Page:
Michelle: If there is a show that you like, find out the production company that produces the show and submit your resume. Everyone starts at the bottom to a certain degree; so be prepared to be a PA and get coffee and do runs. Be pleasant without being overbearing, willing to work hard and to do whatever is asked of you. This business is about the impression you leave on people. If it is a good one, people will refer to others and that’s how you get work. When they say it’s who you know…it’s true. There is also a web site called Realitystaff.com that posts jobs in reality TV.
The Ride: I know at least a couple of people who want to audition for reality TV competition shows. One for a modeling show. The other for a Project Runway-like fashion show. Can you give them some advice? How does one get ready for one’s close-up?
Michelle: Know what you auditioning for and be self aware as to whether you really have the skills for that show. Auditioning for show after show just because you want to be on TV won’t get you anywhere. At that point, you are just wasting your time and mine.
The Ride: What are some dos?
Michelle: Be yourself always!!! Don’t try to guess what we are looking for. Just do you!! If you are not being sincere in your performance or in an interview, we know! Be open and willing to talk about anything. The contestants on shows are the narrators of the story. If you are not willing to be open and talk about what is happening in your life, then it’s likely you won’t be able to tell what’s going on while on the show. How you play the game is one thing; how you tell the story of how you will play the game is what casting is interested in.
The Ride: What are some don’ts?
Michelle: Never, ever say. “I will make your ratings go through the roof!” that means you will never be yourself and are a poser! Don’t try to guess what we are looking for, it changes often. Don’t try to be like someone else that has already been on the show. You may like Richard Hatch or the Jabbawockeez, but there is only one! Do you always!
The Ride: I got this question from one of the Twitfam (@renh77): If [you] have one candidate with real talent, but no drama, and one with marginal talent and plenty of drama, does drama always win?
Michelle: What people have to remember is putting a cast together is like putting together a puzzle.We need to try and make the pieces fit. If everything was the same, it would be boring. We need to represent different types of people, ages, ethnicity, parts of the country. There are a million different reasons as to why some might get picked and others don’t.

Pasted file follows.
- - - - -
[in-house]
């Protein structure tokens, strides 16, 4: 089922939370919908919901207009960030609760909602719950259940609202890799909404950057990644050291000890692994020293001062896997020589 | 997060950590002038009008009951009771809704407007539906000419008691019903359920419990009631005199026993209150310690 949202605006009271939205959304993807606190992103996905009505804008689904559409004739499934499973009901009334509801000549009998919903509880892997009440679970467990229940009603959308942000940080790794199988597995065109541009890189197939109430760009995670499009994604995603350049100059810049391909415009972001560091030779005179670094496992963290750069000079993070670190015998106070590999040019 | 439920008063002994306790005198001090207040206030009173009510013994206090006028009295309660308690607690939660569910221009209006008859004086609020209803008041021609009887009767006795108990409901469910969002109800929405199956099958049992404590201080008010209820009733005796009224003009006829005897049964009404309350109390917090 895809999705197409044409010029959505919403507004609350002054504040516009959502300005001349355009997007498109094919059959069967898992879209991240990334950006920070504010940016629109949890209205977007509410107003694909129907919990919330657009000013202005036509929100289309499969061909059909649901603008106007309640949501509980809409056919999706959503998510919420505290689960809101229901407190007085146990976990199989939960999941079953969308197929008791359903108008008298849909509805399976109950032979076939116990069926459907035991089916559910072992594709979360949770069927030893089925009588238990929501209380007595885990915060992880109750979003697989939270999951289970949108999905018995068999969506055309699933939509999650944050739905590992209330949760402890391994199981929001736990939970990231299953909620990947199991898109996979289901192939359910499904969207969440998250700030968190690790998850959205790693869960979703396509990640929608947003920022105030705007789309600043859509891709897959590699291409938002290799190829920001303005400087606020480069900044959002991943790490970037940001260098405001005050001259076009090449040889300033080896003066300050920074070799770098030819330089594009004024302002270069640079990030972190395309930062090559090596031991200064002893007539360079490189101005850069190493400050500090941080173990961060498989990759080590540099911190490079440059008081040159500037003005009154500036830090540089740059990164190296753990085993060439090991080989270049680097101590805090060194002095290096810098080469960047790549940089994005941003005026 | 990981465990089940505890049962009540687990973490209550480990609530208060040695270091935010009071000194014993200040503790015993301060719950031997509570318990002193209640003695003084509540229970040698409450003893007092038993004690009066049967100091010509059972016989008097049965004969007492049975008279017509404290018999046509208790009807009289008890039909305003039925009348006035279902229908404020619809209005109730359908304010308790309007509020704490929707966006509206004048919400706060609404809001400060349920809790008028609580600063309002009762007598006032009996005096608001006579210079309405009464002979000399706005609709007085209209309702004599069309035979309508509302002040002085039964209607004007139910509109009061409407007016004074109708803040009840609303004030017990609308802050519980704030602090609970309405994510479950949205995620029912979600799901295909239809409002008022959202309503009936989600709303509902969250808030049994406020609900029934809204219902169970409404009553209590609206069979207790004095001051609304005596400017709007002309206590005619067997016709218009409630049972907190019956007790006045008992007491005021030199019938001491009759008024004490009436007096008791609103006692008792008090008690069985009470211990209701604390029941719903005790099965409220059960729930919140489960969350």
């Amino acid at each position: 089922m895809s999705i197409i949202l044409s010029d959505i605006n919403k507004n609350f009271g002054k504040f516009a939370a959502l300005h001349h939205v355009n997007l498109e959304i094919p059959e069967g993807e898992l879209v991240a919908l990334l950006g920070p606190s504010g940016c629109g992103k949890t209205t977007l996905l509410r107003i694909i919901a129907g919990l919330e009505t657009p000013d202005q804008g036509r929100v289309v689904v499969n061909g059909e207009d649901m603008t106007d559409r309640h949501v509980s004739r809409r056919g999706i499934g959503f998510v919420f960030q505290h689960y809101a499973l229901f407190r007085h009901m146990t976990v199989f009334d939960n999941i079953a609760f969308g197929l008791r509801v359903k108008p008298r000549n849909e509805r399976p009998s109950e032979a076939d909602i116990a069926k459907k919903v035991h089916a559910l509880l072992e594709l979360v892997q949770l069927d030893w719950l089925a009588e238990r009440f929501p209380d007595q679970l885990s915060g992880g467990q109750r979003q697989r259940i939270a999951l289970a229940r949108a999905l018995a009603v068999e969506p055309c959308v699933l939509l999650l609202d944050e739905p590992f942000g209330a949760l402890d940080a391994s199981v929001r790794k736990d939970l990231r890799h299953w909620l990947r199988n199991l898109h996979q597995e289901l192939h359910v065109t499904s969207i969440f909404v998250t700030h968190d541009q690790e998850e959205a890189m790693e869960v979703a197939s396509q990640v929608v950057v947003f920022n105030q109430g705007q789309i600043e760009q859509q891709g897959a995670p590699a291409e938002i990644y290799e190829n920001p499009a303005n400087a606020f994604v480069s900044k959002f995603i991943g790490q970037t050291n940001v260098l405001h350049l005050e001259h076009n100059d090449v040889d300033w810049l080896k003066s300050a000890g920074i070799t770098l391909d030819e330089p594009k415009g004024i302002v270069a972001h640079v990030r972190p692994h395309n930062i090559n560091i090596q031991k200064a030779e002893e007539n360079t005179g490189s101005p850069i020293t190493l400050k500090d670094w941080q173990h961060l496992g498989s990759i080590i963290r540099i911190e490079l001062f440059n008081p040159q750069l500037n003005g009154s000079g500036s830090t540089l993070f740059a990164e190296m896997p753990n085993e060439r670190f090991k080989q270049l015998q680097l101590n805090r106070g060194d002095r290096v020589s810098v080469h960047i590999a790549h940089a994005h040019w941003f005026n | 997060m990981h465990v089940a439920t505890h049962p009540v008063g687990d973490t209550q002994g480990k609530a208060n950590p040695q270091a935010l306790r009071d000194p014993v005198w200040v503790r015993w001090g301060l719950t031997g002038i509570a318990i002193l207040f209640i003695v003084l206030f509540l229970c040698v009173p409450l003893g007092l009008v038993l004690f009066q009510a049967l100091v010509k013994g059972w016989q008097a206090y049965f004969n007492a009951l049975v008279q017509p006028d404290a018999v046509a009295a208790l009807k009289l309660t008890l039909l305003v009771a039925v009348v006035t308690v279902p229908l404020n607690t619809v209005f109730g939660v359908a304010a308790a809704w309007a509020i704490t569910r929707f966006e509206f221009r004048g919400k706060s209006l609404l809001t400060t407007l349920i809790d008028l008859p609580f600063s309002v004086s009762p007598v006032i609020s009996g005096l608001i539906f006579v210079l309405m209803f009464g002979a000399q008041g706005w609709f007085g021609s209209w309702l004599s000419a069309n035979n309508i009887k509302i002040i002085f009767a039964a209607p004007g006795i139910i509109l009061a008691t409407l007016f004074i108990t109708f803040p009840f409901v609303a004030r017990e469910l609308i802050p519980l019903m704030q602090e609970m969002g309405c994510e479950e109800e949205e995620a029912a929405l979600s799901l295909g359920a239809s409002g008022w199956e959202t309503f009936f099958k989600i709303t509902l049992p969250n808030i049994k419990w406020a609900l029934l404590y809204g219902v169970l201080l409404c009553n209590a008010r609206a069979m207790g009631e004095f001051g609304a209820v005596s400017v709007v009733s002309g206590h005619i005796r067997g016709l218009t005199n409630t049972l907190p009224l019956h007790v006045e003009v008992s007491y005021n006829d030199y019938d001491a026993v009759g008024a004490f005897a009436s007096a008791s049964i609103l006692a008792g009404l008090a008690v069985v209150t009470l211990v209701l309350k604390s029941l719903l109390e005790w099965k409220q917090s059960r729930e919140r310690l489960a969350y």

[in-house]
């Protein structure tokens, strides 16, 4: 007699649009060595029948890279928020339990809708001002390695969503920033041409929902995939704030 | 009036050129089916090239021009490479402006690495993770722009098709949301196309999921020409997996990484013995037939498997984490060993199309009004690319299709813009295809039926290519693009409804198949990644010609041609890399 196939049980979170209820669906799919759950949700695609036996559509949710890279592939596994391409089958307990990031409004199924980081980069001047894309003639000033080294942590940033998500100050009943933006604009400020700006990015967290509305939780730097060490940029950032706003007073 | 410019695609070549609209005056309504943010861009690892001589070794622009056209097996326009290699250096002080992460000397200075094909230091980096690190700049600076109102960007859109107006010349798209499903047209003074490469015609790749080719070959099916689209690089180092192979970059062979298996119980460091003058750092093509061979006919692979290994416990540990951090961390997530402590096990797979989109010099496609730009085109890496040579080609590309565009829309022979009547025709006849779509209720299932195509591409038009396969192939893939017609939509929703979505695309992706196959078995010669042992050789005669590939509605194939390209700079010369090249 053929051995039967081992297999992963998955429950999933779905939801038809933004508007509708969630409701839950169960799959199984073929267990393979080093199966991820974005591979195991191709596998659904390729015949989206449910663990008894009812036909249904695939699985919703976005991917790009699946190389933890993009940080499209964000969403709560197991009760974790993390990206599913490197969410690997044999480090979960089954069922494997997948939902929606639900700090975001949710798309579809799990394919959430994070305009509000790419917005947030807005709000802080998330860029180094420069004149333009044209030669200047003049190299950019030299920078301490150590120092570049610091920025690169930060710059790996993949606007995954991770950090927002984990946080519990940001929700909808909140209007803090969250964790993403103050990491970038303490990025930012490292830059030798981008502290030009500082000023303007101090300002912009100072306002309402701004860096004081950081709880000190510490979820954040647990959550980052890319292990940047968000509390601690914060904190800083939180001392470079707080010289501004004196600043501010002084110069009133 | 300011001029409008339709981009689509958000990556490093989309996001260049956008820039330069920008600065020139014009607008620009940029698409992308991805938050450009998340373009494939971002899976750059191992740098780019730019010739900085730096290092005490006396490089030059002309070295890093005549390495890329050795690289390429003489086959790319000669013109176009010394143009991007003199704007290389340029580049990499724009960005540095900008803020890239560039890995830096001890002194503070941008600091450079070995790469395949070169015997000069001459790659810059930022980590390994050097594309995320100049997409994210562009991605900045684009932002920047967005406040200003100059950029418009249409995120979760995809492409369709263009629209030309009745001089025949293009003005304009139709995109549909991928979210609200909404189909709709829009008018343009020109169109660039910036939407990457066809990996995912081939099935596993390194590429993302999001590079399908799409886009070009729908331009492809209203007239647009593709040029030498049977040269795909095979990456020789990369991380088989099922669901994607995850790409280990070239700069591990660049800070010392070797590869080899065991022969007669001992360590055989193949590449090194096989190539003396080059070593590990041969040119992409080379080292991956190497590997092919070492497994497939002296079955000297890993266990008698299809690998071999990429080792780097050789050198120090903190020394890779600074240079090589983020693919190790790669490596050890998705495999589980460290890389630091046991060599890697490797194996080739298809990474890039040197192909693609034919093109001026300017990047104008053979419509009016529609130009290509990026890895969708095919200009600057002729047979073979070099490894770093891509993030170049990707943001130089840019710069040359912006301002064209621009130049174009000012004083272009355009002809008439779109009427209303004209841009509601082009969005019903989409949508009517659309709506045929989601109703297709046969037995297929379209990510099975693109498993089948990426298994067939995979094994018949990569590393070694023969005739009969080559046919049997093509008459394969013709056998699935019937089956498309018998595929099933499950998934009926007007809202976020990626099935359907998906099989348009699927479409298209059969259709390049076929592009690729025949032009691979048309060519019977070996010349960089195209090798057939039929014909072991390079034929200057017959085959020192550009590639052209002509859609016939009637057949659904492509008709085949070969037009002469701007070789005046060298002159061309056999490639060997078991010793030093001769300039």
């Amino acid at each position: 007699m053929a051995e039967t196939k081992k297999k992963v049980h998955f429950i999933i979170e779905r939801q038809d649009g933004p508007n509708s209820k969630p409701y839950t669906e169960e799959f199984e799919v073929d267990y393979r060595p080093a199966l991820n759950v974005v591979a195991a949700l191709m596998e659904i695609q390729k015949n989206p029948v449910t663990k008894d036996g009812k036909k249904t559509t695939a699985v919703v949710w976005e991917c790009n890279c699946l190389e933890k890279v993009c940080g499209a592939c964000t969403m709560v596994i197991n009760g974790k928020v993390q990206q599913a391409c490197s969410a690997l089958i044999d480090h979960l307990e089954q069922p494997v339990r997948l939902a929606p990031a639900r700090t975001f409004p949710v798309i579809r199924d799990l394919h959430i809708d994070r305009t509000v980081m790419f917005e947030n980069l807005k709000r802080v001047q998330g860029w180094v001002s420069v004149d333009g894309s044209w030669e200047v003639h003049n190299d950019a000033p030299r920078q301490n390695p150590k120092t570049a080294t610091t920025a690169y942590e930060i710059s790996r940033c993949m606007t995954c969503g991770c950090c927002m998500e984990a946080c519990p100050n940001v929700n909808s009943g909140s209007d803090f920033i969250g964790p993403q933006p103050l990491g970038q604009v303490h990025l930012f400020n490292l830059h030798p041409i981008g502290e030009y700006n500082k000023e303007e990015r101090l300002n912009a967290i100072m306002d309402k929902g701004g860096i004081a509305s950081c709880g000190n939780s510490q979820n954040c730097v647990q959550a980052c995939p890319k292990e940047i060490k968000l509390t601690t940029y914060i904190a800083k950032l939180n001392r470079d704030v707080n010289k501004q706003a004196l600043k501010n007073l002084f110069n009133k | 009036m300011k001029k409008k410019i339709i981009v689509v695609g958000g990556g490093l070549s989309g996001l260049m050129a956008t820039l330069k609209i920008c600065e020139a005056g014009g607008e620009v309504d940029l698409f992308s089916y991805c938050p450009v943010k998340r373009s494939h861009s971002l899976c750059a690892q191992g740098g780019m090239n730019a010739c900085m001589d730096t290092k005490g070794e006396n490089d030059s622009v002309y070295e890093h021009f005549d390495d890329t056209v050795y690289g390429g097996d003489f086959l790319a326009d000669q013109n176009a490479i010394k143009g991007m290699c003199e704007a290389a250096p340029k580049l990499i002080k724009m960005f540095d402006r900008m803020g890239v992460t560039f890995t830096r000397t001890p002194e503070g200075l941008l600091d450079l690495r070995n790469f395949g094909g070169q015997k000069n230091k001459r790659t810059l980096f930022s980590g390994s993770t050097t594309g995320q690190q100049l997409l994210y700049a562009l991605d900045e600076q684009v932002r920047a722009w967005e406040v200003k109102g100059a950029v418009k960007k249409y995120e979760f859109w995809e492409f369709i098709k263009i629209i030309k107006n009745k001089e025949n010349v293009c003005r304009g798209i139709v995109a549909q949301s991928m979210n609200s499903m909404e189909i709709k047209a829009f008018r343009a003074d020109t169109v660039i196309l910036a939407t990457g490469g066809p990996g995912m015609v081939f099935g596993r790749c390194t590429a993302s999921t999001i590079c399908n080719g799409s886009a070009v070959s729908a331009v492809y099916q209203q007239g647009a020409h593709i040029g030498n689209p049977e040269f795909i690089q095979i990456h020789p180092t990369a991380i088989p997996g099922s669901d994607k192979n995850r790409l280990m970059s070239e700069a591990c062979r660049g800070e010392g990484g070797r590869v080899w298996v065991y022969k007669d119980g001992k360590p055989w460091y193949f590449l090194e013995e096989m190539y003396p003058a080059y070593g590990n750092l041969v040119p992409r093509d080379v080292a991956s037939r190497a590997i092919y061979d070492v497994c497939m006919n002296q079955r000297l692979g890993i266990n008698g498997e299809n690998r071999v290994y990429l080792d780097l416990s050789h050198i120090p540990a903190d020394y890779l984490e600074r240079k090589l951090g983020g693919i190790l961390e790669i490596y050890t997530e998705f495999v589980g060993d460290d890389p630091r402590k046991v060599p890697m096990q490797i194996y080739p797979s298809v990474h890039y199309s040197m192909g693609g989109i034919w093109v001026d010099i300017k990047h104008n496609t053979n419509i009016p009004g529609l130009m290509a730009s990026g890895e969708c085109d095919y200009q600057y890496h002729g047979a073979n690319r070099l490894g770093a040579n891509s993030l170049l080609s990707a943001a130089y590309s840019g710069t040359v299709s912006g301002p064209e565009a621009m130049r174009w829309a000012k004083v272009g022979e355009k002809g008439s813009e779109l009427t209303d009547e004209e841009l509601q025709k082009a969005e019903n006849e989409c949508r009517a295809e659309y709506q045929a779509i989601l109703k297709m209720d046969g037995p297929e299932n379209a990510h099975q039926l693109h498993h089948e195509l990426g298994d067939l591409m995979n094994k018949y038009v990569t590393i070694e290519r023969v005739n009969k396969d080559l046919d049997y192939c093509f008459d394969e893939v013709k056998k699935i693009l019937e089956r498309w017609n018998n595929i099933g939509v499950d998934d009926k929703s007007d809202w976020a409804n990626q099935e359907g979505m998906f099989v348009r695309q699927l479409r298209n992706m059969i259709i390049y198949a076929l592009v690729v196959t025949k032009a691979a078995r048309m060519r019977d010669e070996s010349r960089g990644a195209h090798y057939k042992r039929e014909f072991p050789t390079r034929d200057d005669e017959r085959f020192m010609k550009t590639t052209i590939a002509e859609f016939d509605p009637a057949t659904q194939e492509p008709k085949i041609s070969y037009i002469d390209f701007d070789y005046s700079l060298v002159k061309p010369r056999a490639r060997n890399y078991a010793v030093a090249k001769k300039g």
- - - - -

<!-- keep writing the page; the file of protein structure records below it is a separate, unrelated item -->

The Ride: This leads to the question: How important is someone’s story in the overall selection process?
Michelle: Story is important because it defines the contestant as a character and helps the viewer remember someone. All stories don’t have to be sad. It’s what makes the contestant memorable. But once the story is told, what do you have to offer after that is what casting looks for. Whether it’s how you play the game, sing, dance, there has to be substance after the story has been told. A contestant has to have the “rootability” factor. The viewer needs to root for the contestant whether it’s to win or fail. If that doesn’t come through in you interview with casting, then it’s most likely it won’t happen with the viewer.
The Ride: Have you ever thought about having your own (producing and/or starring in) reality show? And if so, what would it be about?
Michelle: Producing yes. Starring in NO! [laughs]
The Ride: What shows/projects are you working on the coming weeks/months?
Michelle: Wrapping up America’s Best Dance Crew season 5. Taking meetings for the next projects…[laughs]..How Hollywood did that sound?
The Ride: Thanks so very much Michelle. You’re the best!
To check out the latest from Michelle and McNulty Casting, click here.
To follow Michelle on Twitter, click here.
Michelle will be casting season 2 of NBC’s The Sing-Off. For more information, visit www.singoffcasting.com or contact firstname.lastname@example.org
In addition to casting NBC’s The Sing-Off, Michelle also serves as casting director of the NBC hit, The Voice.